Project Overview

Stock image of ink pen

Genres in the Disciplines

Our study involved two phases of investigation:

  • Syllabi Analysis

The first phase of the project involved determining what genres are most commonly taught in undergraduate science, social science, and humanities classes. We surveyed 220 syllabuses from undergraduate general education courses. We coded types of writing assignments and skills (e.g. critical thinking, applying a method, etc.), listed in syllabuses from multiple disciplines. We tallied frequencies of genres and skills. The results showed distinctive disciplinary differences. In Humanities, thesis-driven “essays” involving textual analysis are common. In Social Sciences, analytical “research papers” asking students to apply a theory or synthesize ideas are typical. In Natural Sciences, transactional genres (proposals, reports) dominate.

  • Faculty Interviews

In the second phase, we extended this research to include interviews with instructors from across the campus. Ten faculty were interviewed by a PI and research assistant using eight open-ended questions. Interviews were recorded, transcribed, and analyzed for emerging themes. Two main themes emerged. First, faculty wanted students to read critically and rhetorically, both to build content knowledge and to understand how to construct an argument in that discipline. Second, faculty wanted students to enact disciplinary research practices by applying a theory or method and by mimicking how scholars evaluate sources, incorporate evidence, and structure their claims. However, faculty did not tend to make these expectations explicit in their writing assignments and instead used generic terms (such as essay or paper) and content-focused prompts that did not cue students to disciplinary expectations.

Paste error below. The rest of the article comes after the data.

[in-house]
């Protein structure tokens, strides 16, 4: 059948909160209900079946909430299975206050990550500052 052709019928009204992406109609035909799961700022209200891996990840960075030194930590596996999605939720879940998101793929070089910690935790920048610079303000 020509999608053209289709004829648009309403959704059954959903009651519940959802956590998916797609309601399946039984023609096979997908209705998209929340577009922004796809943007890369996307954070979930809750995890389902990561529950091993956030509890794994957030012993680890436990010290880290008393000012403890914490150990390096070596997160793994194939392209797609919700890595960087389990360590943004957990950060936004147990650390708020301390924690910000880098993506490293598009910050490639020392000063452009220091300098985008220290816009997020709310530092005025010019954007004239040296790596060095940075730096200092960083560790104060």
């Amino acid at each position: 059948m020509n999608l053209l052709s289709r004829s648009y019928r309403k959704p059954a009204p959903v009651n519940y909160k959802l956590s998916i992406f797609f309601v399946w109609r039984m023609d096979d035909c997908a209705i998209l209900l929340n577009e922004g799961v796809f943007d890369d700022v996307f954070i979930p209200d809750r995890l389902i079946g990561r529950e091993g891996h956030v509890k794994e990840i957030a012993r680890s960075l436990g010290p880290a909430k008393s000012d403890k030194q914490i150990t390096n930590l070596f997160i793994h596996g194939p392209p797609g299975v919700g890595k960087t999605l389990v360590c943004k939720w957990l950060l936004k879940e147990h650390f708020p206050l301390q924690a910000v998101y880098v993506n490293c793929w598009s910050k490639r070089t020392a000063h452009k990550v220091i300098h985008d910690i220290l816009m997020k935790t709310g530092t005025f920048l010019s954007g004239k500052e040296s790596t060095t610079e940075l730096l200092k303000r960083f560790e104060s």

Ultimately, we hope these findings can improve first year writing instruction at UNC and around the country.